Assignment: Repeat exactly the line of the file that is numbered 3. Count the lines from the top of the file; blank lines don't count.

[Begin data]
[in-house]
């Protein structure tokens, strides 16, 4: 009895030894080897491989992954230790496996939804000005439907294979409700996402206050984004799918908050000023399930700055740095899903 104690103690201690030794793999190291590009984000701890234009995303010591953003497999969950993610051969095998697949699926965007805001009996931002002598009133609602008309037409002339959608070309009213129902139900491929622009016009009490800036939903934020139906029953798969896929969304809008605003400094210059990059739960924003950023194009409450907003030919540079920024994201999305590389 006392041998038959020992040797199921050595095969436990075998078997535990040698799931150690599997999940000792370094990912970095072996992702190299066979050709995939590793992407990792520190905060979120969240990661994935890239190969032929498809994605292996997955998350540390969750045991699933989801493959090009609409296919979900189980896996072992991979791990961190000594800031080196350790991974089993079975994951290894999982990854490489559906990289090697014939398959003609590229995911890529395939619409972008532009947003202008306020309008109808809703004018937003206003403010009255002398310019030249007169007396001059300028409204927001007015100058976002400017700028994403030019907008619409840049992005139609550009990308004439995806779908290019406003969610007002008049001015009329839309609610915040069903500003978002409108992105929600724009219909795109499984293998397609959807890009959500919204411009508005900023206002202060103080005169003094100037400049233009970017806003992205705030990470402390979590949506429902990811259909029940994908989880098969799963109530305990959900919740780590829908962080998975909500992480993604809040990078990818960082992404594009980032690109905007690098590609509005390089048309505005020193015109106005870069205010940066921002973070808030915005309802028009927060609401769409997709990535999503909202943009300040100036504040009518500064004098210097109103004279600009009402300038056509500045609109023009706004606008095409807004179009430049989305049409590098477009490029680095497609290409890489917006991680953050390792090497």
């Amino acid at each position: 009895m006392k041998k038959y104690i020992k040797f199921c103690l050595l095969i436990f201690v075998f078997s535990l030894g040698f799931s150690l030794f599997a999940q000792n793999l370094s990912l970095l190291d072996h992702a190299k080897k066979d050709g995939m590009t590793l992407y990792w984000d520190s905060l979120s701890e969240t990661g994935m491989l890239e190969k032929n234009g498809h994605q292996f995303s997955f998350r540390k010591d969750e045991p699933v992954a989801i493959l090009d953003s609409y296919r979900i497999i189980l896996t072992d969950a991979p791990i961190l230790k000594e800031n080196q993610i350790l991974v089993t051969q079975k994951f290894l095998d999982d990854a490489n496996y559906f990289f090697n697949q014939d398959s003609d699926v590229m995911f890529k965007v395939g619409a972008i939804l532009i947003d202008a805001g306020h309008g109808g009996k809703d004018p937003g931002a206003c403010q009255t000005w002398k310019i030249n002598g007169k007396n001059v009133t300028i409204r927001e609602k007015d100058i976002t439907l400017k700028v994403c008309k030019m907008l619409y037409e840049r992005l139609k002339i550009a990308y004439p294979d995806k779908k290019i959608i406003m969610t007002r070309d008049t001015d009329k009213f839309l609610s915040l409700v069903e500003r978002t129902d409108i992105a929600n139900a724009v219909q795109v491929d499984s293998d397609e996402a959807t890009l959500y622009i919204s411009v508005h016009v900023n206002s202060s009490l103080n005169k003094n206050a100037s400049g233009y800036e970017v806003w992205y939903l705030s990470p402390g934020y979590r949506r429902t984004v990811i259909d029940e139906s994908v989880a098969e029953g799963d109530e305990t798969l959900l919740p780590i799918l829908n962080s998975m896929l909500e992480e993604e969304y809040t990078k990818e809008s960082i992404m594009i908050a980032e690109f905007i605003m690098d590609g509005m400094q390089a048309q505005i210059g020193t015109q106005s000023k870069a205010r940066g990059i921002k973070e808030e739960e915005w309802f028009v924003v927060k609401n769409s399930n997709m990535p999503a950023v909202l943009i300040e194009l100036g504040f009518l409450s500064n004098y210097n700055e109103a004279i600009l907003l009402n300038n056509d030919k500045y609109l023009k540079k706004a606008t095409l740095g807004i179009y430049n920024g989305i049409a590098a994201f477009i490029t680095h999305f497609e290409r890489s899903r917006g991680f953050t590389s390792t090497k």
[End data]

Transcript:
């Amino acid at each position: 009895m006392k041998k038959y104690i020992k040797f199921c103690l050595l095969i436990f201690v075998f078997s535990l030894g040698f799931s150690l030794f599997a999940q000792n793999l370094s990912l970095l190291d072996h992702a190299k080897k066979d050709g995939m590009t590793l992407y990792w984000d520190s905060l979120s701890e969240t990661g994935m491989l890239e190969k032929n234009g498809h994605q292996f995303s997955f998350r540390k010591d969750e045991p699933v992954a989801i493959l090009d953003s609409y296919r979900i497999i189980l896996t072992d969950a991979p791990i961190l230790k000594e800031n080196q993610i350790l991974v089993t051969q079975k994951f290894l095998d999982d990854a490489n496996y559906f990289f090697n697949q014939d398959s003609d699926v590229m995911f890529k965007v395939g619409a972008i939804l532009i947003d202008a805001g306020h309008g109808g009996k809703d004018p937003g931002a206003c403010q009255t000005w002398k310019i030249n002598g007169k007396n001059v009133t300028i409204r927001e609602k007015d100058i976002t439907l400017k700028v994403c008309k030019m907008l619409y037409e840049r992005l139609k002339i550009a990308y004439p294979d995806k779908k290019i959608i406003m969610t007002r070309d008049t001015d009329k009213f839309l609610s915040l409700v069903e500003r978002t129902d409108i992105a929600n139900a724009v219909q795109v491929d499984s293998d397609e996402a959807t890009l959500y622009i919204s411009v508005h016009v900023n206002s202060s009490l103080n005169k003094n206050a100037s400049g233009y800036e970017v806003w992205y939903l705030s990470p402390g934020y979590r949506r429902t984004v990811i259909d029940e139906s994908v989880a098969e029953g799963d109530e305990t798969l959900l919740p780590i799918l829908n962080s998975m896929l909500e992480e993604e969304y809040t990078k990818e809008s960082i992404m594009i908050a980032e690109f905007i605003m690098d590609g509005m400094q390089a048309q505005i210059g020193t015109q106005s000023k870069a205010r940066g990059i921002k973070e808030e739960e915005w309802f028009v924003v927060k609401n769409s399930n997709m990535p999503a950023v909202l943009i300040e194009l100036g504040f009518l409450s500064n004098y210097n700055e109103a004279i600009l907003l009402n300038n056509d030919k500045y609109l023009k540079k706004a606008t095409l740095g807004i179009y430049n920024g989305i049409a590098a994201f477009i490029t680095h999305f497609e290409r890489s899903r917006g991680f953050t590389s390792t090497k």